Mike Pompeo confirmation hearing for CIA director
Donald Trump’s HUD Secretary Nominee Ben Carson Testifies at Confirmation Hearing (1/12/2017)
Mattis Our armed forces must remain the best in the world
Defense secretary nominee Mattis warns world order under historic threat
Jan 12, 2017
Defense secretary nominee Gen. James Mattis issued a grave warning Thursday at his Senate confirmation hearing, saying the established world order is under its “biggest attack” since World War II as he called for boosting military readiness and America’s alliances.
Under questioning from Senate Armed Services Committee Chairman John McCain, R-Ariz., about Russia and other threats, Mattis said the U.S. should “recognize the reality” of dealing with Vladimir Putin’s government and that he’s trying to “break” the North Atlantic alliance.
Citing Russia’s aggressions and other concerns, he said: “I think [the world order is] under the biggest attack since World War II … from Russia, from terrorist groups and with what China is doing in the South China Sea.”
To address this, Mattis testified, “deterrence is critical.”
His assessment came as he called for strengthening “military readiness” while also pursuing “business reforms” at the Pentagon. He said U.S. forces must be the “best led, best equipped and most lethal in the world.”
“If you confirm me, my watchwords will be solvency and security in providing for the protection of our people and the survival of our freedoms,” he said.
Mattis, a tough Marine general who earned the nickname “Mad Dog” over the course of his career and most recently led U.S. Central Command before retiring in 2013, is poised to become the first career military officer in charge of the Pentagon since the 1950s,
He addressed any potential concerns about that break from tradition at his hearing Thursday, saying he recognizes civilian control of the military is a “fundamental tenet of the American military tradition.”
“Civilian leaders bear these responsibilities because the esprit-de-corps of our military, its can-do spirit, and its obedience to civilian leadership reduces the inclination and power of the military to oppose a policy … it is ultimately ordered to implement,” he said.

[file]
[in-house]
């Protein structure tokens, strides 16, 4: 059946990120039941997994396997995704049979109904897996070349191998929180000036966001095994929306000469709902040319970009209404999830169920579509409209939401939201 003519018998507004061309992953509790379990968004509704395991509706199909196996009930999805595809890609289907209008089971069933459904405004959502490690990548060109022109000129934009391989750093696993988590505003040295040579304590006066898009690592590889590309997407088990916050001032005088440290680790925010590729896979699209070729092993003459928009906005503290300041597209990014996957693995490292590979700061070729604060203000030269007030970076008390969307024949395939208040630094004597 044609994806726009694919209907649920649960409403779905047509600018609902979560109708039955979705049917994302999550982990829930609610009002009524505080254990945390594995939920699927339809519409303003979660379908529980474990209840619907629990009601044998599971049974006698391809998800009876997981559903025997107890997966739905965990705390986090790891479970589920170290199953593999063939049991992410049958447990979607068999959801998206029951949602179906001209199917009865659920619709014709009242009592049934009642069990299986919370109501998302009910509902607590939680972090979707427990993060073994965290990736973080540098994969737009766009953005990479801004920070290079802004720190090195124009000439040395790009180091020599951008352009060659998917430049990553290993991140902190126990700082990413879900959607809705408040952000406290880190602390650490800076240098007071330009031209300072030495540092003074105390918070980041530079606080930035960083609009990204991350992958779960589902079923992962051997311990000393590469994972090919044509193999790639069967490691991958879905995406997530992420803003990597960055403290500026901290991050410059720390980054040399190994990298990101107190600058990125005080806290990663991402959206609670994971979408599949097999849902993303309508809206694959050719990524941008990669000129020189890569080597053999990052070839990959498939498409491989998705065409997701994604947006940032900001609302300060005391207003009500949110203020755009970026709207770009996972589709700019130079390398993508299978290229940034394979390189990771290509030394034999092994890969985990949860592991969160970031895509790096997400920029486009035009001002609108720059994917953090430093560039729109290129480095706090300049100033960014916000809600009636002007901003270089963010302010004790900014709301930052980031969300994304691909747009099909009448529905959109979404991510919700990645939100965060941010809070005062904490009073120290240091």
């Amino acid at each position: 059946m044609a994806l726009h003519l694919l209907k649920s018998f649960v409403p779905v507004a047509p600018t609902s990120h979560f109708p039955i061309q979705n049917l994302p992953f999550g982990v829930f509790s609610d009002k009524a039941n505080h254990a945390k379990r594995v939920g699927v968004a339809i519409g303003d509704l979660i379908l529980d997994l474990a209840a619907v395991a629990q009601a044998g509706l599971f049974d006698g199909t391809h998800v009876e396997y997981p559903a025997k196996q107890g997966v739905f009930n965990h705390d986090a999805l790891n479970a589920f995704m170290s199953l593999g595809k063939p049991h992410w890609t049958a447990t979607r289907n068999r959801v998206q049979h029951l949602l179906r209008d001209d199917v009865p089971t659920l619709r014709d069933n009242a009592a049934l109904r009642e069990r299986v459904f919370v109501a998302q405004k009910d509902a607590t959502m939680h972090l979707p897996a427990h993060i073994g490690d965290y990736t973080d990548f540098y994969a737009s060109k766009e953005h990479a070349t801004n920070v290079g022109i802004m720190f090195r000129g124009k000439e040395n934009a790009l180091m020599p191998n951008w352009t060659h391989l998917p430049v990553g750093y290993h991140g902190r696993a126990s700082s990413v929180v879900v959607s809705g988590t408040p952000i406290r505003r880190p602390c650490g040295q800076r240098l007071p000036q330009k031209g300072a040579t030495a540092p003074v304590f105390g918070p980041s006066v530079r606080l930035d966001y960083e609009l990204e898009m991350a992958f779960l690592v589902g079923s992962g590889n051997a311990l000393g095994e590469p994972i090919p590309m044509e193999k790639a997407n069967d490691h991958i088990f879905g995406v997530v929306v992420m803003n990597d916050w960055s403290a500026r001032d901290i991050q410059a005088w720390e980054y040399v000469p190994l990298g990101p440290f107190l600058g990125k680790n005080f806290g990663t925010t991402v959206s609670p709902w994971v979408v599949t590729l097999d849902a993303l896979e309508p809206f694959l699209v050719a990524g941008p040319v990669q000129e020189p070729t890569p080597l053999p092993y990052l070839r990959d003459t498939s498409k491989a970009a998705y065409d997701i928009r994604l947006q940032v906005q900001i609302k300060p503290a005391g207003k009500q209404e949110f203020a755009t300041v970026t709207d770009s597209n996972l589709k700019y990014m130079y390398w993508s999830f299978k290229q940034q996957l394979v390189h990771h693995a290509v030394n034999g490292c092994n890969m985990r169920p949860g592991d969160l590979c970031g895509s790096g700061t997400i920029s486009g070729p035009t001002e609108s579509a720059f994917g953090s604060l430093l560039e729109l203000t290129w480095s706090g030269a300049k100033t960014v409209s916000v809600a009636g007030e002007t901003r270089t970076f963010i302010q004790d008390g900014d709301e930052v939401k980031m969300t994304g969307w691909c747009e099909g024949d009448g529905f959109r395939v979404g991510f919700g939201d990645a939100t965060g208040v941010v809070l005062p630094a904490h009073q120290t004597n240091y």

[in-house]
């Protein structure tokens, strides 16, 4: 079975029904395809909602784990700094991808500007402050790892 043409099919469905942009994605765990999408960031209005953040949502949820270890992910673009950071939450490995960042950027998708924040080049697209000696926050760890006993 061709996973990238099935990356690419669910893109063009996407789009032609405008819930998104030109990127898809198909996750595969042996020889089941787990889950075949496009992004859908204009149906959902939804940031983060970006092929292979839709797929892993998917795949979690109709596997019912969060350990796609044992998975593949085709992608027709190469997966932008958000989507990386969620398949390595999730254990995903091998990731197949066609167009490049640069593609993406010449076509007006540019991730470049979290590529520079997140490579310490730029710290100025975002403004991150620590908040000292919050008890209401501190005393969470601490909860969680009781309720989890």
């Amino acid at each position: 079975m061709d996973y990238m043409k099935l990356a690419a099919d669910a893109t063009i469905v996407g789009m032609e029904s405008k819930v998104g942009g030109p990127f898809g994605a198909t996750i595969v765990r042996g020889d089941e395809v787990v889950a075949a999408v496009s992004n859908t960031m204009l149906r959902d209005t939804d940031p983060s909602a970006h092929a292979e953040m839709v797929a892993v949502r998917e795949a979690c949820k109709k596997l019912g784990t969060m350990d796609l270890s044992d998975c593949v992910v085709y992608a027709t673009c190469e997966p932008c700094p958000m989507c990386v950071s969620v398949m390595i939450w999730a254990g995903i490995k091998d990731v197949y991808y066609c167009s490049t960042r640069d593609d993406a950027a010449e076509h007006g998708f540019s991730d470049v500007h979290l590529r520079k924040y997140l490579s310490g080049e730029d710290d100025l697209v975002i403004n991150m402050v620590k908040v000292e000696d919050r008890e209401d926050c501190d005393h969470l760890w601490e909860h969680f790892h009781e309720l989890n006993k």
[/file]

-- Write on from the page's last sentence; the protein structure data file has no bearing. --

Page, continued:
The question of budget restraints at the Pentagon is a critical one for lawmakers on both sides of the aisle. Armed Services Committee Chairman John McCain, R-Ariz., warned at Thursday’s hearing that the military can’t proceed with “business as usual” as he ripped “arbitrary” congressional caps on spending.
Mattis agrees that those policies cause concerns. His assurances on dealing with Russia also follow concerns from McCain and other senior lawmakers that the incoming Donald Trump administration is wrongly warming to Moscow.
Mattis’ testimony falls amid a packed week of confirmation hearings for top Trump Cabinet nominees, including Sen. Jeff Sessions for attorney general and Rex Tillerson for secretary of state. Both nominees have faced pushback on Capitol Hill, but virtually all of Trump’s picks – Mattis included – are expected to win confirmation provided Republicans hold together on the final vote.
In prepared remarks for the hearing, Mattis expressed unqualified support for traditional U.S. international alliances. In contrast, during the White House campaign, Trump insisted that U.S. treaty allies and security partners pay more for their own defense and for hosting American forces on their soil.
Mattis is a former leader of NATO’s transformation command, in charge of efforts to adapt the alliance’s structure and capabilities to 21st century threats.
Before Mattis can join the Cabinet, Congress must approve a one-time exception to a law requiring a military officer to be out of uniform for at least seven years before leading the Pentagon. Even some of Trump’s strongest critics say Mattis merits the exception.
Eliot A. Cohen, a senior State Department counselor in President George W. Bush’s administration who has publicly criticized the incoming Trump team, said at a Senate hearing Tuesday that he feels a “sense of alarm” about the judgment of the incoming administration. But, he said, Mattis “would be a stabilizing and moderating force, preventing wildly stupid, dangerous or illegal things from happening.”
Mattis, 66, is one of three recently retired senior generals selected by Trump for top jobs in his administration.
After retiring, Mattis joined the Hoover Institution, a conservative-leaning think tank. He also is a member of the board of directors of General Dynamics, the big defense contractor.